Nadia Murad to Share Her Harrowing Story in a Memoir to be Published by Tim Duggan Books

tim-duggan-logoTim Duggan Books, an imprint of Crown Publishing Group, announced today the acquisition of THE LAST GIRL: My Story of Captivity, and My Fight Against the Islamic State by Nadia Murad, human rights activist and Nobel Peace Prize nominee. The book jacket image was also revealed.  Publisher Tim Duggan acquired North American, electronic, audio, and first serial rights from Amanda Urban of ICM, who retains world rights. Mr. Duggan will edit THE LAST GIRL, which is scheduled for publication on October 31, 2017. The memoir will be simultaneously released in the UK, Germany, and the Netherlands with rights sold in twenty additional foreign territories.

A survivor of the Islamic State-led torture and genocide of the Yazidi people, Nadia Murad has captured the world’s attention with her devastatingly powerful story and unparalleled bravery. A nominee for the Nobel Peace Prize, recipient of the Vaclav Havel Human Rights Prize and the Sakharov Prize, and the UN’s first Goodwill Ambassador for the Dignity of Survivors of Human Trafficking, Nadia’s advocacy as a human rights activist has given a face and a voice to the thousands who have suffered unspeakable crimes carried out by the Islamic State (IS).

The-Last-Girl-197x300Ms. Murad said: “Being a survivor of genocide comes with great responsibility—for I am the lucky one. Having lost my brothers, mother, and many more family members and friends, it is a responsibility I embrace fully and take very seriously. My role as an activist is not just about my suffering—it is about a collective suffering. Telling my story and reliving the horrors I encountered is no easy task, but the world must know. The world must feel a moral responsibility to act and if my story can influence world leaders to act then it must be told.”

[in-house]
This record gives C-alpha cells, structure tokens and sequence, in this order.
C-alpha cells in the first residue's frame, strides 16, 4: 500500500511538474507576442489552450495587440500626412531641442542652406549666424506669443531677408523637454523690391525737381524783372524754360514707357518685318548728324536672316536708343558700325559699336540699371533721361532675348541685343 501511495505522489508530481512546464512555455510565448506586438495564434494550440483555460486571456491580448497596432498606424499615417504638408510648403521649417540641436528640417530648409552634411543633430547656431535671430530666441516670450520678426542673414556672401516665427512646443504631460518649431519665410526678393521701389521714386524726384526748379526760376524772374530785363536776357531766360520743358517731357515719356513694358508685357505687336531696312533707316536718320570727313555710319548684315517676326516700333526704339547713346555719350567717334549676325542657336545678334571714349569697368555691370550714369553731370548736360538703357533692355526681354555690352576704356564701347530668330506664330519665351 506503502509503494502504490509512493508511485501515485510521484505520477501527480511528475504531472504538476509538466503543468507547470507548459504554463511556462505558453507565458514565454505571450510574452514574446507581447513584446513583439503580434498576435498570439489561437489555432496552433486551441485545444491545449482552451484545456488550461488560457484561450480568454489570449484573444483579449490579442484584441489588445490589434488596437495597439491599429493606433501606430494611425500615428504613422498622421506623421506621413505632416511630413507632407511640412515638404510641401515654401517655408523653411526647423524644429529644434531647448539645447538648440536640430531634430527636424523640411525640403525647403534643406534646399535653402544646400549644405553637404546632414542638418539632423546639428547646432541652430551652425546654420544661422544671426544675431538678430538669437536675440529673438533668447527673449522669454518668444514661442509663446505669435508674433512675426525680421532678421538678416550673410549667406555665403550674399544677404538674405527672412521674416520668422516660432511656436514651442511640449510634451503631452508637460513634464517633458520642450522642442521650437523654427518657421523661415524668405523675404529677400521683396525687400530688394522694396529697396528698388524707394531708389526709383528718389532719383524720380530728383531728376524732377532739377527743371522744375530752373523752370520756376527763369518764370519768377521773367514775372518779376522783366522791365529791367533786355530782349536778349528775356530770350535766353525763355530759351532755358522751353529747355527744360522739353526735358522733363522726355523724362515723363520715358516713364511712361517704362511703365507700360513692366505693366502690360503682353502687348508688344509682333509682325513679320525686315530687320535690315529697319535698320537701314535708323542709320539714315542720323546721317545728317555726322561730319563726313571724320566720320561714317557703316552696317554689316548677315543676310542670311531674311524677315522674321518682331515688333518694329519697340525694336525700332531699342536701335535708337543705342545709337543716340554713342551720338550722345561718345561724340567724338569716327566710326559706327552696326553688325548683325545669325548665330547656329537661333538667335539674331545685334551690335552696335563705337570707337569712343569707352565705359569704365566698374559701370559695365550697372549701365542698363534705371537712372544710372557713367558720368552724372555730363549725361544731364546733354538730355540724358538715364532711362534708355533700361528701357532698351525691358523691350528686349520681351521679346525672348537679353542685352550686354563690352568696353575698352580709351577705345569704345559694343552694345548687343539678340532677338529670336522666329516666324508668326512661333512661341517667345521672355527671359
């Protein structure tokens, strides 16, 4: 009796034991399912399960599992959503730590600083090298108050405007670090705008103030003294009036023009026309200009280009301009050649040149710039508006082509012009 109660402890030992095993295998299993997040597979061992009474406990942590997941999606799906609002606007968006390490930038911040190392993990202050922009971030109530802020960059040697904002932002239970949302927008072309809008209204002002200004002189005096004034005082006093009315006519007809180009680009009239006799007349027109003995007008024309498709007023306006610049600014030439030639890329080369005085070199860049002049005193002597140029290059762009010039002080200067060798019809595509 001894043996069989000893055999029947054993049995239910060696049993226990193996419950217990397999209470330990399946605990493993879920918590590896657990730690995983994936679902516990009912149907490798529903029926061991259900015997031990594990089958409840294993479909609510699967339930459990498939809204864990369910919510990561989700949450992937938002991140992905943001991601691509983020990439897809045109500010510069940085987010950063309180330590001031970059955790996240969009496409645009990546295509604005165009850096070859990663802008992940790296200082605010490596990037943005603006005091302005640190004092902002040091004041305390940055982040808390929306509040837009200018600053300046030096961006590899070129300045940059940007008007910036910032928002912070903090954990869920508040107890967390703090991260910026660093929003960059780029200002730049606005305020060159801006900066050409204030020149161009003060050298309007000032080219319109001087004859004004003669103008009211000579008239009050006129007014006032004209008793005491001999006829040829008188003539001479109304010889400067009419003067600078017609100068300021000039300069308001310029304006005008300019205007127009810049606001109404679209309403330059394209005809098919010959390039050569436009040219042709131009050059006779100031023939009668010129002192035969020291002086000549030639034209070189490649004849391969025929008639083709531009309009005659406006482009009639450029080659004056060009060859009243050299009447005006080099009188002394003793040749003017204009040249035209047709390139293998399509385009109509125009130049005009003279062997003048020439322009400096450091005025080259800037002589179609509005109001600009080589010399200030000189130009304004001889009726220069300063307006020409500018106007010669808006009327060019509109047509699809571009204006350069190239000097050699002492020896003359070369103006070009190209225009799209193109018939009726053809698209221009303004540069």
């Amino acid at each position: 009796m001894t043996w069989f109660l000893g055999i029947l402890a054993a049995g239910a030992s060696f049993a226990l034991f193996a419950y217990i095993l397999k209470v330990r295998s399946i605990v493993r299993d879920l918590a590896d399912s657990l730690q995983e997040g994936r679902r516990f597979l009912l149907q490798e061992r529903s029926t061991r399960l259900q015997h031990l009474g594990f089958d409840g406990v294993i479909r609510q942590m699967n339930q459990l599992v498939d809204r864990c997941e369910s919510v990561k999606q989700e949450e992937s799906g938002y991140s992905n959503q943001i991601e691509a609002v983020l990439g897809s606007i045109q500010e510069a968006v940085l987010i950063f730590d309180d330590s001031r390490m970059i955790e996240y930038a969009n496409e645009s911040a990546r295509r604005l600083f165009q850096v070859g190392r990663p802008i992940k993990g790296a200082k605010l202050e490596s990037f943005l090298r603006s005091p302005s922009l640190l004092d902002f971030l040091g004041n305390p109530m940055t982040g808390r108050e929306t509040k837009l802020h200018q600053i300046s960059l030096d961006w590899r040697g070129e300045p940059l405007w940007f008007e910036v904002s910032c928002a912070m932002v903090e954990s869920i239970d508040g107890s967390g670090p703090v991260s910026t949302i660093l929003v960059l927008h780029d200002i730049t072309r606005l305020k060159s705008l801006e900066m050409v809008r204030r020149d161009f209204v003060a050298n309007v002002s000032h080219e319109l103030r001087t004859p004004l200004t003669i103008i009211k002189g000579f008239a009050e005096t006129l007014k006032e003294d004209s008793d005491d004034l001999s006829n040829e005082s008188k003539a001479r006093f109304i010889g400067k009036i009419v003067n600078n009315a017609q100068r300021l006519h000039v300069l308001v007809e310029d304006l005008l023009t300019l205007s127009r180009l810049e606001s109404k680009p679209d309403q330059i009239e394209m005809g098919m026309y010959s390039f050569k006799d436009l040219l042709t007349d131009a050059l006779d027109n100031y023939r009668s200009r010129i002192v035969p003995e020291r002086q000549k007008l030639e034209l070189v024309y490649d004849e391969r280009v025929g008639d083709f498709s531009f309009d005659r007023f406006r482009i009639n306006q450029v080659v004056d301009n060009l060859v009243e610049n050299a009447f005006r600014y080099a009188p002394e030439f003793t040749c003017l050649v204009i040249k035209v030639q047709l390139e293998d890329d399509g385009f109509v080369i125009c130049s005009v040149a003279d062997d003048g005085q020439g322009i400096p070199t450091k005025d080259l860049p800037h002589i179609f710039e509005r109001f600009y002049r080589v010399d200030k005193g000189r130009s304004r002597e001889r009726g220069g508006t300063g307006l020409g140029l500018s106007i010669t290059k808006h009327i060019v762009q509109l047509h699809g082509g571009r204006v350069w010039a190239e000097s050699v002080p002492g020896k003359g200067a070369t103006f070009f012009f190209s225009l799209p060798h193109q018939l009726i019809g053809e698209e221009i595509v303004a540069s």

THE LAST GIRL is a continuation of Nadia’s mission to share her heartbreaking personal tragedy with the world with the hope of stopping IS and holding them accountable for their crimes.

In 2014, Ms. Murad was twenty-one-years-old and aspired to be a history teacher and a salon owner. She lived with her mother, brothers, and sisters in Kocho, a small but tight-knit village in northern Iraq. She was a member of the Yazidi people, a religious minority in the region that recently had known relative peace living alongside their Christian and Muslim neighbors. That peace would be shattered, however, in August 2014 when fighters operating under the banner of IS descended upon the village.

To IS, the Yazidis were kafir, or infidels, and an easy target: They occupied a strategic portion of Iraq and were protected by no one. The people of the village were ordered by the fighters to a school where the men were separated from the women. Nadia watched as the men were loaded onto trucks and driven away from the school. Gunfire was heard soon after as the men who refused to convert to Islam—including six of Nadia’s brothers—were executed. The fighters then turned their attention to the women. They were separated by age with Nadia and the younger women, including girls as young as eleven, designated to be sold as sex slaves. The older women, Nadia’s mother among them, were killed.

Nadia was chosen by an IS fighter who, along with his fellow militants, repeatedly raped and beat her. This torture would continue for several days until, in a stroke of luck, Nadia was able to escape. She will share the details of this perilous journey to freedom for the first time in THE LAST GIRL.

Nadia was ultimately able to make her way to Germany and begin a new life. Despite the trauma she has experienced, she has made it her goal to speak out against IS. With the help of Yazda, a nonprofit organization dedicated to helping Yazidi survivors, and renowned barrister Amal Clooney, Nadia has spoken around the world to organizations and governmental institutions including the United Nations, urging leaders to help stop the Islamic State’s ongoing genocide and crimes against humanity. Her work continues.

Posted: March 29, 2017